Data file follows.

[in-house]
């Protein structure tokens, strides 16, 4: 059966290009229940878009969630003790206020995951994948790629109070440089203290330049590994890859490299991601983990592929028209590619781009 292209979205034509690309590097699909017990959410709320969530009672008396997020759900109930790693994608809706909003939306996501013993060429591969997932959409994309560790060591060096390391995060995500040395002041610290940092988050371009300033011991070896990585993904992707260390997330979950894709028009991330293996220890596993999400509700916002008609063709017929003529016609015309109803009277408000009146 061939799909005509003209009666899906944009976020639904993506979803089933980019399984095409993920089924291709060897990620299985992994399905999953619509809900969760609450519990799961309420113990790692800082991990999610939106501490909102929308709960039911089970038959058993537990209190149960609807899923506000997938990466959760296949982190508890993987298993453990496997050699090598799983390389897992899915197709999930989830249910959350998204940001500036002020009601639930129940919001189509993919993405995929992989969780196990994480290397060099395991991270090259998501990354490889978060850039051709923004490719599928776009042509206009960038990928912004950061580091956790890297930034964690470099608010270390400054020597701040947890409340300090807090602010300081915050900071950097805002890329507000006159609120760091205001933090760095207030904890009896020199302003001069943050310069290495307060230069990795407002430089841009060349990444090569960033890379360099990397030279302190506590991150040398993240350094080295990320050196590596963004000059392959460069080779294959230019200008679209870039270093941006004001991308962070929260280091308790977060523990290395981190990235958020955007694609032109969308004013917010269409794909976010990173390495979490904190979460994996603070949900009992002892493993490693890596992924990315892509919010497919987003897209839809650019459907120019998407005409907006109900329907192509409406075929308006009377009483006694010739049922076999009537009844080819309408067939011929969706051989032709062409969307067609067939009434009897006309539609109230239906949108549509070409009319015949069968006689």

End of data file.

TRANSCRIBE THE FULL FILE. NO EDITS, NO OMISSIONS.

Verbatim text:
[in-house]
């Protein structure tokens, strides 16, 4: 059966290009229940878009969630003790206020995951994948790629109070440089203290330049590994890859490299991601983990592929028209590619781009 292209979205034509690309590097699909017990959410709320969530009672008396997020759900109930790693994608809706909003939306996501013993060429591969997932959409994309560790060591060096390391995060995500040395002041610290940092988050371009300033011991070896990585993904992707260390997330979950894709028009991330293996220890596993999400509700916002008609063709017929003529016609015309109803009277408000009146 061939799909005509003209009666899906944009976020639904993506979803089933980019399984095409993920089924291709060897990620299985992994399905999953619509809900969760609450519990799961309420113990790692800082991990999610939106501490909102929308709960039911089970038959058993537990209190149960609807899923506000997938990466959760296949982190508890993987298993453990496997050699090598799983390389897992899915197709999930989830249910959350998204940001500036002020009601639930129940919001189509993919993405995929992989969780196990994480290397060099395991991270090259998501990354490889978060850039051709923004490719599928776009042509206009960038990928912004950061580091956790890297930034964690470099608010270390400054020597701040947890409340300090807090602010300081915050900071950097805002890329507000006159609120760091205001933090760095207030904890009896020199302003001069943050310069290495307060230069990795407002430089841009060349990444090569960033890379360099990397030279302190506590991150040398993240350094080295990320050196590596963004000059392959460069080779294959230019200008679209870039270093941006004001991308962070929260280091308790977060523990290395981190990235958020955007694609032109969308004013917010269409794909976010990173390495979490904190979460994996603070949900009992002892493993490693890596992924990315892509919010497919987003897209839809650019459907120019998407005409907006109900329907192509409406075929308006009377009483006694010739049922076999009537009844080819309408067939011929969706051989032709062409969307067609067939009434009897006309539609109230239906949108549509070409009319015949069968006689």